Blogging with Hugo

May 13, 2020

3 mins read

Going static

This blog is statically generated from Markdown and AsciiDoc files. Compared to a full-fledged blogging platform, content stored as files is easily re-usable and transferable. Markdown flavors are natural to a software developer. And as it only requires cheap static hosting, performance is always great and maintenance is reduced to a minimum.

Blogging with Hugo

I rely on AWS S3 with CloudFront and LambdaEdge, a very cost-effective and infinitely elastic solution.

Going static is a sound advise for many websites.

After an early period with Dotclear, I switched to JBake. I appreciate the software, but it has become slow, and I have to fiddle with Java versions to make it run correctly. It is still a decent choice, but I decided to give Hugo a go (pun intended).

And yes, it is every bit as fast as advertised. Easy to install too. The engine is comprehensive, overwhelming even. Fortunately the documentation is good. There was a bit of a learning curve. By design, you are supposed to use git for installing a theme, which can be either convenient or a huge pain, depending on your background.

Go Hugo

On OSX, installation is trivial:

$ brew install hugo

Starting this post was as easy as:

$ hugo new content/posts/blogging-with-hugo.adoc
content/posts/blogging-with-hugo.adoc created

Let’s build the blog and serve it to localhost:1313:

$ hugo server -D

With fast hot reload of course. When the blog post is ready, I (re)generate the blog:

$ hugo

The output is located under the public folder, that you can deploy according to your hosting. In my case:

$ aws s3 sync ./public s3:// --acl public-read --delete \
--storage-class REDUCED_REDUNDANCY --profile youri --exclude .DS_Store
$ aws cloudfront create-invalidation --distribution-id ****** \
--paths '/*' --profile youri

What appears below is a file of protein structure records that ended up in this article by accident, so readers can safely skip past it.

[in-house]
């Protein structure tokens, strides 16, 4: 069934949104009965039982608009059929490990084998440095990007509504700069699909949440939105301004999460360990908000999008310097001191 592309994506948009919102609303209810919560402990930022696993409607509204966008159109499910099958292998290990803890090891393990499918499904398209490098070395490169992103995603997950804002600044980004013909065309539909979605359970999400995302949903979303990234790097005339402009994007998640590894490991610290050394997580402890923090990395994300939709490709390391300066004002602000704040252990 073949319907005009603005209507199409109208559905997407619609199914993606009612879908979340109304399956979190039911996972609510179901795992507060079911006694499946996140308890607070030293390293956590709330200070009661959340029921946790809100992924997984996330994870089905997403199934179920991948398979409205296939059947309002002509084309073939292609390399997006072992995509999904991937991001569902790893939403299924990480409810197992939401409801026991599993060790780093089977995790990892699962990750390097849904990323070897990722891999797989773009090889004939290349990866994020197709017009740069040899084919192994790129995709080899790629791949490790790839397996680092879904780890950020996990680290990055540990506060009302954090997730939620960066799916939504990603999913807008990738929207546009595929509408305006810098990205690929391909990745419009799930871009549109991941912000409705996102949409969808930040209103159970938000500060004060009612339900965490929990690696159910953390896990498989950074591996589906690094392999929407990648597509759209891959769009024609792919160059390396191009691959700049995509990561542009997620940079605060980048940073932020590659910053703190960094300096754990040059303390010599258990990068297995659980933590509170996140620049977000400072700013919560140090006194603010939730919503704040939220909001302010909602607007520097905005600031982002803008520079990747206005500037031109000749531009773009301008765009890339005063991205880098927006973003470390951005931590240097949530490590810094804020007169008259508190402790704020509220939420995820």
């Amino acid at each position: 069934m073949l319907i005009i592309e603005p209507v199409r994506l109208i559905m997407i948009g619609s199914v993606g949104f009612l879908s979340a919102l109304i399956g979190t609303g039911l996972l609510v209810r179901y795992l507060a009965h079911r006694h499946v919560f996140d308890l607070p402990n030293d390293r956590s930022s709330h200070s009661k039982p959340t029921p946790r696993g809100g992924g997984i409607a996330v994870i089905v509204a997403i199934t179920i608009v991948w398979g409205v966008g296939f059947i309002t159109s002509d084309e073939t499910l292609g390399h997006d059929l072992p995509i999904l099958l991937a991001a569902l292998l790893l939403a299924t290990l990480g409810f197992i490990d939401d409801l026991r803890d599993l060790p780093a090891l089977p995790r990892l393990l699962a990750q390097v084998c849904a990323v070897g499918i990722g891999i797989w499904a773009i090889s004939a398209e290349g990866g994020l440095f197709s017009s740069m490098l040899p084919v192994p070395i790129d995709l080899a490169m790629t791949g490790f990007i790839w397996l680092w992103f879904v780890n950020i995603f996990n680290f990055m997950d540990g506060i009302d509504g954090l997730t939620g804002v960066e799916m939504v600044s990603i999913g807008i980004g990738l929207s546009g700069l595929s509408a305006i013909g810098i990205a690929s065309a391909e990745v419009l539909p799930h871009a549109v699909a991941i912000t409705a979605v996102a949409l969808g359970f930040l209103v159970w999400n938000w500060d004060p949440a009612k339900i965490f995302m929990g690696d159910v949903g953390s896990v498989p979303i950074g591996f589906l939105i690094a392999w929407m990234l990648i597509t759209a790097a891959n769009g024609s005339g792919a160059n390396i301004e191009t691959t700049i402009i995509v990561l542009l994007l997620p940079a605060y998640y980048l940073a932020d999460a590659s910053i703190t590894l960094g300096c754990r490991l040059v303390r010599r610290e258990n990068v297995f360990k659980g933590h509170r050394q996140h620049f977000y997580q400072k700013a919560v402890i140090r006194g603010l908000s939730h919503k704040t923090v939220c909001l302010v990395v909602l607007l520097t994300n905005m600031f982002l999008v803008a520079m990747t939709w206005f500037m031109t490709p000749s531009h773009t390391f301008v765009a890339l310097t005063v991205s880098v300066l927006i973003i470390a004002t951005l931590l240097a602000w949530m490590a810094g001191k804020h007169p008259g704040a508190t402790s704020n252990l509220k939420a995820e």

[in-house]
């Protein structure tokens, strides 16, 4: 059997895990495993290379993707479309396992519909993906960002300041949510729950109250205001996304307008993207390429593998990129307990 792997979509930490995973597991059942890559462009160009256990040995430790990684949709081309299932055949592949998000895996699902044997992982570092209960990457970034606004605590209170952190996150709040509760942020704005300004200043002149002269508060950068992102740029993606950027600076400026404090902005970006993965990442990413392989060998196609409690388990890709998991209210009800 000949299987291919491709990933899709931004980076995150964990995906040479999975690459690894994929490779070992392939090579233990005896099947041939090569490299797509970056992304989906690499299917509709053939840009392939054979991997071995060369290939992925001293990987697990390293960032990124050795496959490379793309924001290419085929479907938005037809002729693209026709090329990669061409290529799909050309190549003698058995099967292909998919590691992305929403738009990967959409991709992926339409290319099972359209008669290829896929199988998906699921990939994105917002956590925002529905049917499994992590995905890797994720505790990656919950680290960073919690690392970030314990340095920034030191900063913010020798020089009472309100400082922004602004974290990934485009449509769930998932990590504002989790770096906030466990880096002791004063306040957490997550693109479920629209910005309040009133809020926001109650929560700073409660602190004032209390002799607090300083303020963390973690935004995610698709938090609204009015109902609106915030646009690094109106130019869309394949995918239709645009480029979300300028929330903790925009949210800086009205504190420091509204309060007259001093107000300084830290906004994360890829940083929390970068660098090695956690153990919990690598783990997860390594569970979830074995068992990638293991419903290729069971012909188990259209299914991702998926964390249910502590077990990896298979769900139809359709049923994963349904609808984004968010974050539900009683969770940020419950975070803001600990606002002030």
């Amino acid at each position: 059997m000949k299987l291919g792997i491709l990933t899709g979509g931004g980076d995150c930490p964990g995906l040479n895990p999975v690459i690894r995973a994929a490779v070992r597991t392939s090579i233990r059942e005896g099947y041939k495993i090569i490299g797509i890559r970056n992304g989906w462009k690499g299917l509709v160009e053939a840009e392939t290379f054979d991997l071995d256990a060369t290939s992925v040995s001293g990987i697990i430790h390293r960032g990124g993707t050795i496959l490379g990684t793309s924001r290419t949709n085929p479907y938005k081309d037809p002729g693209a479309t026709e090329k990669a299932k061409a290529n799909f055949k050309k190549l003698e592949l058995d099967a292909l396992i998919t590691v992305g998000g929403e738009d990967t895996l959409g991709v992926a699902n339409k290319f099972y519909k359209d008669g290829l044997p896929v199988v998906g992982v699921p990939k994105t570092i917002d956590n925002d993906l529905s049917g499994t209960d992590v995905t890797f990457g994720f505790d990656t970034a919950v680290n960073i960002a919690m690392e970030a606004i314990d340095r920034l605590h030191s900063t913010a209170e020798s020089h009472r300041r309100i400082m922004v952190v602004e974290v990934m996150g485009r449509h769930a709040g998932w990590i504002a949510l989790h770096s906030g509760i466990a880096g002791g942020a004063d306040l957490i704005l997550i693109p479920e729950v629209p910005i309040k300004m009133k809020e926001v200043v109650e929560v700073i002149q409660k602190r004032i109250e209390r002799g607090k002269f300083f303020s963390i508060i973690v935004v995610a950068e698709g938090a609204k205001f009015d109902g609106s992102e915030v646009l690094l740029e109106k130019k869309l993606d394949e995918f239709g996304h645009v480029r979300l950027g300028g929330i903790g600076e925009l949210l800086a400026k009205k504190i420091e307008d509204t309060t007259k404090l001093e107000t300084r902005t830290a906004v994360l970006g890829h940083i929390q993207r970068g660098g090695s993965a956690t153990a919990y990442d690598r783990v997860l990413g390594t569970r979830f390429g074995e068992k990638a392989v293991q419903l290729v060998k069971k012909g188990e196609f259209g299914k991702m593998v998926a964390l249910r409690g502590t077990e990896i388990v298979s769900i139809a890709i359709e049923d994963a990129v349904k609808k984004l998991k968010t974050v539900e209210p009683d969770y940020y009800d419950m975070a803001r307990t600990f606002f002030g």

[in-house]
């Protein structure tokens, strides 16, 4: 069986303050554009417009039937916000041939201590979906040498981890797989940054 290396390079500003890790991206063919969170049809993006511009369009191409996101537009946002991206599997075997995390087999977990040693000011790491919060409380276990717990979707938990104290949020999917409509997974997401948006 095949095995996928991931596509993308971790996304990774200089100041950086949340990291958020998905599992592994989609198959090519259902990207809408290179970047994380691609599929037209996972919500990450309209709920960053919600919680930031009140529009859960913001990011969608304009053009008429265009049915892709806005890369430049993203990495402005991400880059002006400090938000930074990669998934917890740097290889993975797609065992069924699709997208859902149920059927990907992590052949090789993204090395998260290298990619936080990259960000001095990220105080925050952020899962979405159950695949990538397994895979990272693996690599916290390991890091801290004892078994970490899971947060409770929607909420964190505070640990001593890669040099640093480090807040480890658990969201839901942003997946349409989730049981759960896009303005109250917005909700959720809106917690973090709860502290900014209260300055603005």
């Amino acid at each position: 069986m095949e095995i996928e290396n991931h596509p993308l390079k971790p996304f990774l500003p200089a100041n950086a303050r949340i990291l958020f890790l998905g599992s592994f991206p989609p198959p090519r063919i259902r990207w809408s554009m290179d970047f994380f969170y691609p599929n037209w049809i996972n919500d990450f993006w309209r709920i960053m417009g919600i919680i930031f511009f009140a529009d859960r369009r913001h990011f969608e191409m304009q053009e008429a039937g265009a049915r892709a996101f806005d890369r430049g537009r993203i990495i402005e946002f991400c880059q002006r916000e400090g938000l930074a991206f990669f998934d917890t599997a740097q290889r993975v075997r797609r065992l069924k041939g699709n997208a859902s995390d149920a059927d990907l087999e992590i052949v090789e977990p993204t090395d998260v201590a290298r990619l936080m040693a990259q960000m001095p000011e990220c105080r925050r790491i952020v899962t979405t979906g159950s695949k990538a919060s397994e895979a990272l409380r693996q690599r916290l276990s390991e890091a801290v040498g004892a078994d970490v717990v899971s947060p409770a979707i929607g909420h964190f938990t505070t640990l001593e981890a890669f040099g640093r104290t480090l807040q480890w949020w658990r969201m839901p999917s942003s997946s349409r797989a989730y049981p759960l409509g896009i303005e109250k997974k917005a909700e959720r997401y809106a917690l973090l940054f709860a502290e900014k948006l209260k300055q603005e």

Many themes are available. It took me three attempts to find one that suited me. The first one I tried had issues with the menu bar once I left the front page. The second one was not working out of the box, requiring me to download and install icons to some unspecified location, and even then, it was not working. The third one as you see it is ramium.

Hugo allows you to override fragments of the template, for instance head.html or navbar.html. In theory, this makes the theming process flexible, allowing you to update your local version with changes coming upstream from the author, while retaining your customization. But it does not work in practice. I ended up making many minor modifications in many files, so now my each of my local copies of a fragment overrides the original entierely. For instance, the theme uses a lot of | title to capitalize words, a feature I don’t care for. So I had to copy several files only to ditch capatalization. Instead, the author should have offered a property to capitalize or not (making the templating more complicated in exchange). Or maybe Hugo allows you to override a global function ; I haven’t been that far yet.

Similar remark with the CSS stylesheets. Theme authors should always provide an empty custom.css on top of their awesome_theme.css to make override easier. Here, I had to change awesome_theme.css, further loosing flexibility.

After a few tweks here and there, I am happy with the result: sobre, simple, altough my journey is not complete yet.

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